Good afternoon. It’s a pleasure to be here with others who I know are so committed to the vital issue of disaster resilience.
I’d firstly like to thank Rachel Kyte from the World Bank for being our host today. It was a year ago that Rachel, Helen Clarke, Valerie Amos and I visited Haiti in our role as Political Champions for Disaster Resilience… and I know how passionate Rachel is about tackling the causes and consequences of climate change.
I’d also like to thank Matt Frei, of the UK’s Channel Four News, for chairing this meeting.
When you look around the world today you see the humanitarian system being pushed to its limits…
In Syria, Central Africa Republic and South Sudan, where conflict rages.
In the Sahel, where a protracted crisis has led to chronic food insecurity.
And in the Philippines, recently devastated by Typhoon Haiyan.
With humanitarian need quadrupling in the last decade, there is a growing gap between needs and resources.
And the reality is that we are facing ever more demands on the system, as we deal with the effects of a changing climate, growing populations, conflict and extremism.
The scale of the challenge that climate change presents was laid bare in last week’s publication of the latest Inter-governmental Panel on Climate Change report.
We know that the likelihood of more droughts and more floods will also mean that future food supplies get threatened, invariably hurting the poorest.
There are also increasing challenges around getting aid to civilians under fire with humanitarian access in conflicts like South Sudan shrinking.
This is why the UN Secretary General has called a World Humanitarian Summit for 2016 and why it is so important that in the lead up to 2016 we hold the same level of discussion on how we address humanitarian need, as we are currently having about the post-2015 development goals.
So holding this discussion, in this forum, is absolutely vital. And I’m delighted to have the opportunity to contribute to this debate and set out today what the UK sees as some of the key challenges and opportunities ahead.
At DFID, we are currently taking a comprehensive look at our own humanitarian work, to see how we can make our responses even faster and more efficient.
We have identified five key overlapping areas that need our attention and focus. But these are also key issues for the international community to grapple with in the build-up to the 2016 Summit.
Preparing for disaster
The first crucial area is preparation.
For the most part, disasters are no longer the unexpected cataclysms of old. The science of predicting and understanding risk is getting better every day.
Bangladesh is the most famous example of countries being increasingly prepared to deal with disaster.
In 1970, Cyclone Bhola killed half a million people in Bangladesh, the largest number of people killed in a tropical storm ever. In 2008 the same magnitude of storm in the same area killed 3,400 people. The difference was that in the intervening years Bangladesh had built a comprehensive system of disaster management.
And only last week I had the chance to visit China’s excellent National Disaster Reduction Centre in Beijing which is working with DFID to further improve resilience in Bangladesh.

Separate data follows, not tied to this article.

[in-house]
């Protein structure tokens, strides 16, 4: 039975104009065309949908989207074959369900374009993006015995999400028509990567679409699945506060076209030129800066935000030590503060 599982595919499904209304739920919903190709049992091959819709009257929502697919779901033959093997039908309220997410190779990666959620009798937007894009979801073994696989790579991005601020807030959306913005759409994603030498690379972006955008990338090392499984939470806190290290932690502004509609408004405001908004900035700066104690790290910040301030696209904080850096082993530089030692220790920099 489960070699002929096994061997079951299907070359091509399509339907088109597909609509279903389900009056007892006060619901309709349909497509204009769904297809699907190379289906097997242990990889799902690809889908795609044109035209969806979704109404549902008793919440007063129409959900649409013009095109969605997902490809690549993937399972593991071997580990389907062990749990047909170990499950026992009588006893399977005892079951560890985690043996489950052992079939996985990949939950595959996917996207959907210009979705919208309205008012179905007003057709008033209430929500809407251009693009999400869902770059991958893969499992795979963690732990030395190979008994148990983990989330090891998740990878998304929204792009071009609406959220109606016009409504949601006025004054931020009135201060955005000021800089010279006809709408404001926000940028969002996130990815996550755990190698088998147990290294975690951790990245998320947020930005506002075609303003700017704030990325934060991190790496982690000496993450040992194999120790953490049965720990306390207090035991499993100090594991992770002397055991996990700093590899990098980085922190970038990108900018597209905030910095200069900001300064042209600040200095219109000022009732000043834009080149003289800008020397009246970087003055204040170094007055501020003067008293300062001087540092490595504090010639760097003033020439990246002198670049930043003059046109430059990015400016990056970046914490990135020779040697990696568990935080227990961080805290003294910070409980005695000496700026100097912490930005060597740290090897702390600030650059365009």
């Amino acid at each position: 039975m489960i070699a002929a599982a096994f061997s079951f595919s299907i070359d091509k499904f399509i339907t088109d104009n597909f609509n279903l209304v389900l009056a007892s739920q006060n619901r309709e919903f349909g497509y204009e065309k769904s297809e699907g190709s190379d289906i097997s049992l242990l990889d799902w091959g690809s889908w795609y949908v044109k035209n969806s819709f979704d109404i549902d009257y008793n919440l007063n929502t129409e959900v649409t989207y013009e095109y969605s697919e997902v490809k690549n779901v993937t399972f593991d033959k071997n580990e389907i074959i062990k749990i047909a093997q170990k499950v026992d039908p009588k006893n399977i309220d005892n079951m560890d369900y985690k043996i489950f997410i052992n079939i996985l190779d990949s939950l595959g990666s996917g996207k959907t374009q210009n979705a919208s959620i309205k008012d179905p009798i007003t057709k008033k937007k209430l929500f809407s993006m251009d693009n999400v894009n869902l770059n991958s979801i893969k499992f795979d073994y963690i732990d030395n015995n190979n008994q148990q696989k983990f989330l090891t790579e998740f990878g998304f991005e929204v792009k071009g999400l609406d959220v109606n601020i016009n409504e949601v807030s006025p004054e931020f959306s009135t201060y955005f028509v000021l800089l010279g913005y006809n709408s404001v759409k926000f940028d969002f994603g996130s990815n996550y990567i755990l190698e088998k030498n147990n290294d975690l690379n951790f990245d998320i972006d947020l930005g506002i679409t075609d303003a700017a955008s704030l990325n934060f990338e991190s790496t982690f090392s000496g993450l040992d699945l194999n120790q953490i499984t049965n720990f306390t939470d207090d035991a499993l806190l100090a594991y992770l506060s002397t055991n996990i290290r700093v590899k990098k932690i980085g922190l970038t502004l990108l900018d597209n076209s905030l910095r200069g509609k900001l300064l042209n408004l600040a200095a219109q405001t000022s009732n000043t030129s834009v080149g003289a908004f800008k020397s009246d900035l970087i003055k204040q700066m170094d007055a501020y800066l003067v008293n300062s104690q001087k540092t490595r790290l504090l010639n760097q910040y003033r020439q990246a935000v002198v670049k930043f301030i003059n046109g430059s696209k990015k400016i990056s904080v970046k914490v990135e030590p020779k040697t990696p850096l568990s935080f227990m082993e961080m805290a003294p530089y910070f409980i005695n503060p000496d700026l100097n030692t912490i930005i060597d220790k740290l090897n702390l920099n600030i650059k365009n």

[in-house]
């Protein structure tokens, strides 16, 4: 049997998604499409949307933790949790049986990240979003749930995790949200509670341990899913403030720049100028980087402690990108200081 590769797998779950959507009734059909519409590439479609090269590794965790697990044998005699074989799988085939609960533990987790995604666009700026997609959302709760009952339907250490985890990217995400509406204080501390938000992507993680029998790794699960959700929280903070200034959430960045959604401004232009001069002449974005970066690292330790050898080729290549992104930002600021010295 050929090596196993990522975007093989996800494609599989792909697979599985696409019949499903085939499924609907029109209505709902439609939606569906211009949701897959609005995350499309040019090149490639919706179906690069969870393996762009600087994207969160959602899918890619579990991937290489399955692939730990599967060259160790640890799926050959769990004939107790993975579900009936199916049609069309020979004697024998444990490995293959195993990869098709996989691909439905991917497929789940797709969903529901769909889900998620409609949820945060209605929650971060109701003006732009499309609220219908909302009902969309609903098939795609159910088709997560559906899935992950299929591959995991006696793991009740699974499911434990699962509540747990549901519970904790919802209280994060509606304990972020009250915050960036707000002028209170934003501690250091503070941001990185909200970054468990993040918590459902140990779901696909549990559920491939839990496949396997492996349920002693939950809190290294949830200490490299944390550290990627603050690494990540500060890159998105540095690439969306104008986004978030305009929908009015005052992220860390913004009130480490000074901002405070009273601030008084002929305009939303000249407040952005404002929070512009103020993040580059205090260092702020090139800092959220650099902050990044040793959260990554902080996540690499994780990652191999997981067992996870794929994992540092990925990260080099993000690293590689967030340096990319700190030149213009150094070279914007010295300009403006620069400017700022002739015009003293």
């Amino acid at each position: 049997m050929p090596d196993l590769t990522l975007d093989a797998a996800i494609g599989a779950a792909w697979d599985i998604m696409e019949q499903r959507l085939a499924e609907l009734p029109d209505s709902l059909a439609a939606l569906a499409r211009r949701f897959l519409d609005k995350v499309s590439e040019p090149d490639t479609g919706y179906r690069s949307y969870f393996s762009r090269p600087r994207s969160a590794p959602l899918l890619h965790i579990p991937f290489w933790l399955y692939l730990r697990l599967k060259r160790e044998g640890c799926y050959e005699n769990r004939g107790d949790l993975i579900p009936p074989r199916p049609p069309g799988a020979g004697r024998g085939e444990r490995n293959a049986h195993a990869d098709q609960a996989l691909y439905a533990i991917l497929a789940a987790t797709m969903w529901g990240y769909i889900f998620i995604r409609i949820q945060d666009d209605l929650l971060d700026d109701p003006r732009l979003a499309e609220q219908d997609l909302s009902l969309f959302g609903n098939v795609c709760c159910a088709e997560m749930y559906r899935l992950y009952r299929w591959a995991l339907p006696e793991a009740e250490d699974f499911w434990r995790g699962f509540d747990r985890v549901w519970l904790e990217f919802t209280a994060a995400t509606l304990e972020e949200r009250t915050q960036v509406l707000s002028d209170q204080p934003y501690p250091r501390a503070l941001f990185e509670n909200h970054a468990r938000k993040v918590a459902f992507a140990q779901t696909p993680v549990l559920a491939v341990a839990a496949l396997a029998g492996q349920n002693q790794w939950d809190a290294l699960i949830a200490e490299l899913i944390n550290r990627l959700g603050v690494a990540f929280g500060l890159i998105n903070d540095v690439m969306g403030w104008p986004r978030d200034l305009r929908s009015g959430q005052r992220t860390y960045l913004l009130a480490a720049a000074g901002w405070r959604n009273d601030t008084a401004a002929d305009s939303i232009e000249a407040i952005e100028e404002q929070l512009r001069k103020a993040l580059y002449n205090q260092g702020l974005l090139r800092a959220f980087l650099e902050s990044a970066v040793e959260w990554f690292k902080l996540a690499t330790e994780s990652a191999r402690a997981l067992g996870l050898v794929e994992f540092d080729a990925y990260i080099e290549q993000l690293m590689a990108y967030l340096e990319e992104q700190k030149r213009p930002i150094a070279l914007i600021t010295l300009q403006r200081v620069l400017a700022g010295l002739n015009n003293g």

Yet in spite of the world’s efforts, current global investment in emergency preparedness is woefully low.
An analysis of 12 low-income countries over a 20-year period revealed that while these countries had received 5.6 billion dollars of funding for disaster response, they had each received less than 10 million dollars for disaster risk reduction.
So we urgently need larger, sustained investment in preparedness and resilience. This is the right moment to be looking at this with the successor to the Hyogo (He-ogo) Framework for Action for disaster risk reduction due to be agreed in Japan next year.
Today I’m announcing that Britain will fund a £40million Disasters and Emergencies Preparedness Programme to improve significantly the quality and speed of humanitarian response in countries at risk of natural disaster or conflict related humanitarian emergencies.
This funding will go toward training and development for local humanitarian workers at national level. National preparedness systems will also be strengthened and plans for at-risk areas improved. This includes better early warning systems and communication channels to let workers know when there’s a risk and what they can do to protect their communities.
I am also pleased to announce today that my department is investing £20million in the first ever joint UNICEF and World Food Programme disaster preparedness project, which will improve the effectiveness of humanitarian responses in 11 high risk countries and regions including Pakistan and the Philippines.
This is about stocking and pre-positioning relief items locally so humanitarian responses can kick off immediately after disaster hits.
I’m also keen to help scale up the level of insurance in lower income countries using public-private partnerships, showing too that there is definitely a role for the market in being better prepared. In developing countries just 5% of direct losses are insured compared to 40% in developed countries.
As part of the Political Champions agenda, this July I will host a meeting in London with key insurance companies and donors to mobilise resources for a set of insurance investment plans being developed, including for the Philippines in the wake of Typhoon Haiyan.
Supporting national and local leadership
The second area we’ve identified is supporting national and local leadership in emergencies.
At the moment, international response to disasters tends towards a one-size-fits-all approach. I believe we need to re-think how we tailor the response to different situations.
For natural disasters the primary aim must be - as much as possible - to support countries to manage disasters by themselves, drawing on civil society and private sector support.
My department is already contributing up to £30million over 3 years to the START fund, a network of NGOs which will provide fast, small-scale funding to frontline Civil Society Organisations, particularly during the more low-profile, underfunded emergencies.
This will also free up the UN to focus its resources and expertise on the most critical missions where a national or local response simply isn’t possible or sufficient.
The third important area we’ve identified is the need to create a more accountable, transparent and demand driven system built around the needs of the most vulnerable.
This will sound obvious, but for years there has been a tendency to do what we think is best for people, rather than listening to their needs.
Girls and women in particular have suffered from a failure to get to grips with their specific needs during emergencies.
In the past, even simple but important steps for preventing violence such as having separate toilets for women that can be locked from the inside and adequate lighting at night have been forgotten.